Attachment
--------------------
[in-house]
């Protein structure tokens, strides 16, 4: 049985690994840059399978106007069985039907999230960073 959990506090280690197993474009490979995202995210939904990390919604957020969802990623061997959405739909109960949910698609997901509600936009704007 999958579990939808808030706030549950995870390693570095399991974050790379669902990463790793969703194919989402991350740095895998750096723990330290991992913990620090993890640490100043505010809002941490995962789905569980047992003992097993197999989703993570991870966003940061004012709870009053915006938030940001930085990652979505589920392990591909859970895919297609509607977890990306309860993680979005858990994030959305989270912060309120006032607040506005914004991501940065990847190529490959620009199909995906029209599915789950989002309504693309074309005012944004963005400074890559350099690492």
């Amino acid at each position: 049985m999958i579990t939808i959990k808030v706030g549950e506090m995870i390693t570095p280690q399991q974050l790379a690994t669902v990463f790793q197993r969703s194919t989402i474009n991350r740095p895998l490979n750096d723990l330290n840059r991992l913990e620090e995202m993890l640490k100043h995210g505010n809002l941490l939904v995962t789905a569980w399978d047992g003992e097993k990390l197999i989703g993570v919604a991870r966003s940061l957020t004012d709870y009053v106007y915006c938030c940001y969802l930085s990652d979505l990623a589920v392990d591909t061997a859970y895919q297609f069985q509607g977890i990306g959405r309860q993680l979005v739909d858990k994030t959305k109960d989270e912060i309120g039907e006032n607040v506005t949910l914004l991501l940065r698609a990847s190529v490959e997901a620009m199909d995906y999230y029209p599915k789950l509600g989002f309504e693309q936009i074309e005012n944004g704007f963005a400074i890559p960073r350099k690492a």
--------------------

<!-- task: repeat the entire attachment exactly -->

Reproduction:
[in-house]
């Protein structure tokens, strides 16, 4: 049985690994840059399978106007069985039907999230960073 959990506090280690197993474009490979995202995210939904990390919604957020969802990623061997959405739909109960949910698609997901509600936009704007 999958579990939808808030706030549950995870390693570095399991974050790379669902990463790793969703194919989402991350740095895998750096723990330290991992913990620090993890640490100043505010809002941490995962789905569980047992003992097993197999989703993570991870966003940061004012709870009053915006938030940001930085990652979505589920392990591909859970895919297609509607977890990306309860993680979005858990994030959305989270912060309120006032607040506005914004991501940065990847190529490959620009199909995906029209599915789950989002309504693309074309005012944004963005400074890559350099690492």
């Amino acid at each position: 049985m999958i579990t939808i959990k808030v706030g549950e506090m995870i390693t570095p280690q399991q974050l790379a690994t669902v990463f790793q197993r969703s194919t989402i474009n991350r740095p895998l490979n750096d723990l330290n840059r991992l913990e620090e995202m993890l640490k100043h995210g505010n809002l941490l939904v995962t789905a569980w399978d047992g003992e097993k990390l197999i989703g993570v919604a991870r966003s940061l957020t004012d709870y009053v106007y915006c938030c940001y969802l930085s990652d979505l990623a589920v392990d591909t061997a859970y895919q297609f069985q509607g977890i990306g959405r309860q993680l979005v739909d858990k994030t959305k109960d989270e912060i309120g039907e006032n607040v506005t949910l914004l991501l940065r698609a990847s190529v490959e997901a620009m199909d995906y999230y029209p599915k789950l509600g989002f309504e693309q936009i074309e005012n944004g704007f963005a400074i890559p960073r350099k690492a």